Geneva Stop Work

Geneva Stop Work

The Geneva Stop Work known also as Maltese cross was a major contributor to timekeeping accuracy in both Watches and Clocks. The stop-work mechanism when used with older high carbon steel springs effectively ‘clipped’ or disengaged the end portions of a mainspring where extreme torque variation occurs leaving the middle much more constant torque flat portion of the mainspring to power the gear train.
This simple easy to manufacture design made the Geneva Stop Work an inexpensive, commonly encountered improvement on both watches and clocks.

I tried to show as much as possible using animation so I hope this is helpful for anyone wanting to know more about how the Geneva Stop work works and how to go about setting mainspring pre-tension.

Enjoy!

This video covers:

  • Geneva stop work purpose
  • Theory on why ‘clipping’ the torque off of the ends of the mainspring is important
  • Ratios
  • Setting up mainspring pre-tension

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BobGeneva Stop Work

Comments 2

  1. malcolm idris lewis

    Thank you for your excellent video.
    Please could you explain one thing to me after setting the pretension from the bottom end of the spring that is putting on one turn of preload onto the main spring will this also have the effect of removing the final turn of the mainspring? Or is that done in another way? confused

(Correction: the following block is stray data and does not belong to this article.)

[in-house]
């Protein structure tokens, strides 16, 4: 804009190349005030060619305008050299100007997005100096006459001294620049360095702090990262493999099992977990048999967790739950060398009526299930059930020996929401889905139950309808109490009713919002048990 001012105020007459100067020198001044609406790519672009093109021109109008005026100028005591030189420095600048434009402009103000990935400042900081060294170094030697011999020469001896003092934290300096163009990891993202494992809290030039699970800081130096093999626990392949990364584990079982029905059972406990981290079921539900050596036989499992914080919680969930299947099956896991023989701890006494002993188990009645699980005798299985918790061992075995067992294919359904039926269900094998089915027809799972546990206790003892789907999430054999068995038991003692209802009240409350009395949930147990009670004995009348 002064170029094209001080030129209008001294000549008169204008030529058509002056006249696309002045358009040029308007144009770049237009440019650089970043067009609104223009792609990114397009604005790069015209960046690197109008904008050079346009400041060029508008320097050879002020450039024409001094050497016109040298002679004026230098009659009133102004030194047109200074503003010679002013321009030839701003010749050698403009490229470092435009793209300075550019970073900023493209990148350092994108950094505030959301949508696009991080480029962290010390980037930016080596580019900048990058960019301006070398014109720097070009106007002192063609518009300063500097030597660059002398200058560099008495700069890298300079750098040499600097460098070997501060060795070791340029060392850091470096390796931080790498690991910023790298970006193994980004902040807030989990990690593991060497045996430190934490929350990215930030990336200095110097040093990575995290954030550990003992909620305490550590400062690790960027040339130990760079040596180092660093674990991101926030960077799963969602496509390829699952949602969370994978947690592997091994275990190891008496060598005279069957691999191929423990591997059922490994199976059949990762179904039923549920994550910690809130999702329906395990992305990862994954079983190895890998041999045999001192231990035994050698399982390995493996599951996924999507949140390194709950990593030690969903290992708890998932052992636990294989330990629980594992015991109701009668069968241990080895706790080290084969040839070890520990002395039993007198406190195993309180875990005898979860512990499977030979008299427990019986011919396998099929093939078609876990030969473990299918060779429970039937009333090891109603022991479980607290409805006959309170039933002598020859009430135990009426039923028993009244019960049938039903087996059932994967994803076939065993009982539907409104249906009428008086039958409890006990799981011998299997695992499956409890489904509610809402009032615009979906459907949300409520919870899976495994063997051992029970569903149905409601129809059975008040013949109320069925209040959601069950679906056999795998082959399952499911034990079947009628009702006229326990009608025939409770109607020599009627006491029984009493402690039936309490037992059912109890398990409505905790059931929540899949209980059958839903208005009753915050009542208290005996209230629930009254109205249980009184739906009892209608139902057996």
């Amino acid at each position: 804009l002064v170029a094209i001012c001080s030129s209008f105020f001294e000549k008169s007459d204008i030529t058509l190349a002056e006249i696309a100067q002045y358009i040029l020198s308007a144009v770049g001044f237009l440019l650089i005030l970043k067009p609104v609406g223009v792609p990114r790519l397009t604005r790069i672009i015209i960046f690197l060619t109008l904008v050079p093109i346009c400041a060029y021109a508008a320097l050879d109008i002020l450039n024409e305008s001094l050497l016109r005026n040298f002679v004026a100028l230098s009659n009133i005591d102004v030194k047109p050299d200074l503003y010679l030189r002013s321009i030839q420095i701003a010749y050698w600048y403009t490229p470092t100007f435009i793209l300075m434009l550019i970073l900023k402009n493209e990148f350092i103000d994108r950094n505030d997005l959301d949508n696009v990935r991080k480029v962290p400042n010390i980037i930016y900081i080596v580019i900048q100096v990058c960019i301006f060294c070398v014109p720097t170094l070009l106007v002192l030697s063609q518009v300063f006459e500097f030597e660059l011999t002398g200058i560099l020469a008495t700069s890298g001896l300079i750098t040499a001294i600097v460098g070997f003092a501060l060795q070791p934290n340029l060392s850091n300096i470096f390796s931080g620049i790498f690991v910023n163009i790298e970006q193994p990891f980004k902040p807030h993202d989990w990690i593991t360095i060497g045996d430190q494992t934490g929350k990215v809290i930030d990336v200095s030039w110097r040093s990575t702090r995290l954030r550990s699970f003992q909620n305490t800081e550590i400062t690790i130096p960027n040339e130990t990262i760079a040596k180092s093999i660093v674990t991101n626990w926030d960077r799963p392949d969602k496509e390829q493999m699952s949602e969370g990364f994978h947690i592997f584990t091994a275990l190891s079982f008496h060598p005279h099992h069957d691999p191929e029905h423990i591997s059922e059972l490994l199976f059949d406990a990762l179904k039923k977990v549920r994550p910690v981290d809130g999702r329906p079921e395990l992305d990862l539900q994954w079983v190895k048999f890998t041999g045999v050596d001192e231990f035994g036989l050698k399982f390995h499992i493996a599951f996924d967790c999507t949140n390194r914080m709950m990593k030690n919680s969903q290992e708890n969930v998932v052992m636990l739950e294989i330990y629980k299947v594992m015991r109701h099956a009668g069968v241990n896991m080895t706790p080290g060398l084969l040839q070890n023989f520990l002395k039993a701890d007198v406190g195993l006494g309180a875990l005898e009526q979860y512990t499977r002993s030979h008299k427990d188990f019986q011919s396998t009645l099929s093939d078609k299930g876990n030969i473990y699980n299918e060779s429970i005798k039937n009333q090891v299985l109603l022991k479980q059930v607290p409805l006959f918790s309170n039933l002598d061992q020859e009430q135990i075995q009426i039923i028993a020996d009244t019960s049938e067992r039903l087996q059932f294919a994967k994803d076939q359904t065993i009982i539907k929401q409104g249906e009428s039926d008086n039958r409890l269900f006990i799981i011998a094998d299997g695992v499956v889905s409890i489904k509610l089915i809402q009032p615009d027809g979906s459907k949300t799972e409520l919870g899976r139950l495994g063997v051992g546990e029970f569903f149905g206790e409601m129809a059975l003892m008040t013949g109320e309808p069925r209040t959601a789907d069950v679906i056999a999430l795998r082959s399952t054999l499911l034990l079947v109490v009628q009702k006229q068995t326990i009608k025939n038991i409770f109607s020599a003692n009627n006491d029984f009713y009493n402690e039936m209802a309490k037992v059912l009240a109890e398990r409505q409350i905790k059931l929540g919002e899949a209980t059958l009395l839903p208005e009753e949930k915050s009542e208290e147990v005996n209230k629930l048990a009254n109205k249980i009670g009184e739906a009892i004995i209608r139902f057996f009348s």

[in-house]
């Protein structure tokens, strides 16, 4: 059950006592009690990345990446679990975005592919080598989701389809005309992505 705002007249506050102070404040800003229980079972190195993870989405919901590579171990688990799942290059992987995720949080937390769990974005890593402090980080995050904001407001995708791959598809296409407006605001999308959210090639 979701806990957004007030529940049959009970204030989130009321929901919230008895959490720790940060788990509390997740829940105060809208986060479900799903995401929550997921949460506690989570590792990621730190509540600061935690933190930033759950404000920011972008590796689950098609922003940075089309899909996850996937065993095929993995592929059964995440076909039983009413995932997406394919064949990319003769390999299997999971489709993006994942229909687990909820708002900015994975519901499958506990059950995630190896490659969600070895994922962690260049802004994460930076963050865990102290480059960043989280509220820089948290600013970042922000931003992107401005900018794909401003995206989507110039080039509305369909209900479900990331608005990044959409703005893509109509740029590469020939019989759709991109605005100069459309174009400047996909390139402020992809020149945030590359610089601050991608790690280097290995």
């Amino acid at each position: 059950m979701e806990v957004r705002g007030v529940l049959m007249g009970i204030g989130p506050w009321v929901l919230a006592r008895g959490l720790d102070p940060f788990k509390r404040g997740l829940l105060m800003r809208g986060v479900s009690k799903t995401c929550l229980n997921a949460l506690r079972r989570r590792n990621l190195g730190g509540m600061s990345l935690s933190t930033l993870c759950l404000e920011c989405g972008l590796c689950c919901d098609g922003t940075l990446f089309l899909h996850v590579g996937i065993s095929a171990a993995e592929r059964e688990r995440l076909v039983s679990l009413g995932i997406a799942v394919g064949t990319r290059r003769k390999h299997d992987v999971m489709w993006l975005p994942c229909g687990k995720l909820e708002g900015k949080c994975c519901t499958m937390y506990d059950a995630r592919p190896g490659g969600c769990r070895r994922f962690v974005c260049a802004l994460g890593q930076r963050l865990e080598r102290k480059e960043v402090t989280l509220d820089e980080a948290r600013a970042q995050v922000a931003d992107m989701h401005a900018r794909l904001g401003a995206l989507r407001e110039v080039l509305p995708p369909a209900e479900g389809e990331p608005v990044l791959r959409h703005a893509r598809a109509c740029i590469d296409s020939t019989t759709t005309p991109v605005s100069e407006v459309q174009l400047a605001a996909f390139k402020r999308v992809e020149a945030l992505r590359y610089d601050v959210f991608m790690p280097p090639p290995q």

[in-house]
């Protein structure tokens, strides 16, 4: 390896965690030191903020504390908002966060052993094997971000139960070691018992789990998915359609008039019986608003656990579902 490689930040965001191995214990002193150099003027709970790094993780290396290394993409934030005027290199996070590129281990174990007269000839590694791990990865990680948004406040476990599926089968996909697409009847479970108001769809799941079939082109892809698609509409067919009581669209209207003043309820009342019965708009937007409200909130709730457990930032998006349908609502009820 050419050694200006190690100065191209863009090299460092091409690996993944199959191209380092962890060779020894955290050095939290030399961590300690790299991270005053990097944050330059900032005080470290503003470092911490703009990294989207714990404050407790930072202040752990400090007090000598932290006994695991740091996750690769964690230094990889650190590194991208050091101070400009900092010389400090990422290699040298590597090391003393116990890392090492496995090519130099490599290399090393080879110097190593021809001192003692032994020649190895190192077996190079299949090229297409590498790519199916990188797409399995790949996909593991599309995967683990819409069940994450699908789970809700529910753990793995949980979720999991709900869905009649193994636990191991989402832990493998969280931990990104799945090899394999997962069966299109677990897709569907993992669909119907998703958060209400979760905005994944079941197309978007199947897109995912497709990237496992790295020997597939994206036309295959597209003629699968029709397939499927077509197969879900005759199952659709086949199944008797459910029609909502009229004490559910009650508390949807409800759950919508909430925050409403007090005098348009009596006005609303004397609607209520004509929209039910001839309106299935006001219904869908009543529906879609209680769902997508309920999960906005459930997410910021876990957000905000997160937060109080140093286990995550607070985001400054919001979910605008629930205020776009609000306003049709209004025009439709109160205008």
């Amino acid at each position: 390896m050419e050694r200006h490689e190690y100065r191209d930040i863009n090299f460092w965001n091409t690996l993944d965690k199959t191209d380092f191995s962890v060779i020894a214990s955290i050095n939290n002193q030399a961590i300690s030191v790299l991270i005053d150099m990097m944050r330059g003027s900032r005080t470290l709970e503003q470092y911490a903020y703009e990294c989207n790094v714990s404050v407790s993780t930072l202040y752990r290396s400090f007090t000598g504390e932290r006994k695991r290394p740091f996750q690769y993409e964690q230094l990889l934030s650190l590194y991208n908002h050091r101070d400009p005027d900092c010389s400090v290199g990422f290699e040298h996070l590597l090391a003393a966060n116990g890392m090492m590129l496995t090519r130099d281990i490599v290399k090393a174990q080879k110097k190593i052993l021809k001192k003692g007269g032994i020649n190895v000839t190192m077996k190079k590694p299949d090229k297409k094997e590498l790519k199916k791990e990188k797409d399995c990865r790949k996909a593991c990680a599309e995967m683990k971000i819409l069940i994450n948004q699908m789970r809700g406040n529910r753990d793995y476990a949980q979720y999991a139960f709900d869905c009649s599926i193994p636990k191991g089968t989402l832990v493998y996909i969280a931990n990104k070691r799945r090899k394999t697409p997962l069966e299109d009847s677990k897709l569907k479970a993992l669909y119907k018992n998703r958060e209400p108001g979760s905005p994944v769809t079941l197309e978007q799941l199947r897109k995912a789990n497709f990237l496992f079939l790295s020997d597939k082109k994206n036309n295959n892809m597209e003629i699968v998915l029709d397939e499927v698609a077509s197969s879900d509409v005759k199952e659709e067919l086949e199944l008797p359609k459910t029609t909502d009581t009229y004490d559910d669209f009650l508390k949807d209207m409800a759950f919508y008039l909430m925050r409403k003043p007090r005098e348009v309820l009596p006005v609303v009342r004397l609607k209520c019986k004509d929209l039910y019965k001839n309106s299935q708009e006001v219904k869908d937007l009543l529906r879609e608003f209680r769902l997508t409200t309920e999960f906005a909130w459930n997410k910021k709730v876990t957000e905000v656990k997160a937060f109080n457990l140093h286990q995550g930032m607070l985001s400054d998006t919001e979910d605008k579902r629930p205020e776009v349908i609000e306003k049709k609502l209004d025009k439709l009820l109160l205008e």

1. Post
      Author
      Bob

      Good to hear you liked the video Malcolm!
      Yes you’re correct. In the example I use in the animation, pre-loading one complete turn of the mainspring at the bottom end will automatically clip a turn at the opposite end. When winding the timepiece the convex face will come into play after four complete turns of the winding key/crown. This also applies to loading by backing off one turn from full wind and then setting the stop. The Geneva stop will take care of the opposite end.
      Important to understand is that the mainsprings maximum usable energy and torque is never wound into the barrel. When winding the watch/clock the last turn will be stopped by the convex face allowing only five winding turns (the one pre-load plus the four turns allowed by the Stopwork) to pass into the barrel. Result is use of the flatter portion of the torque curve and less overall tension on the spring when the timepiece is fully wound.

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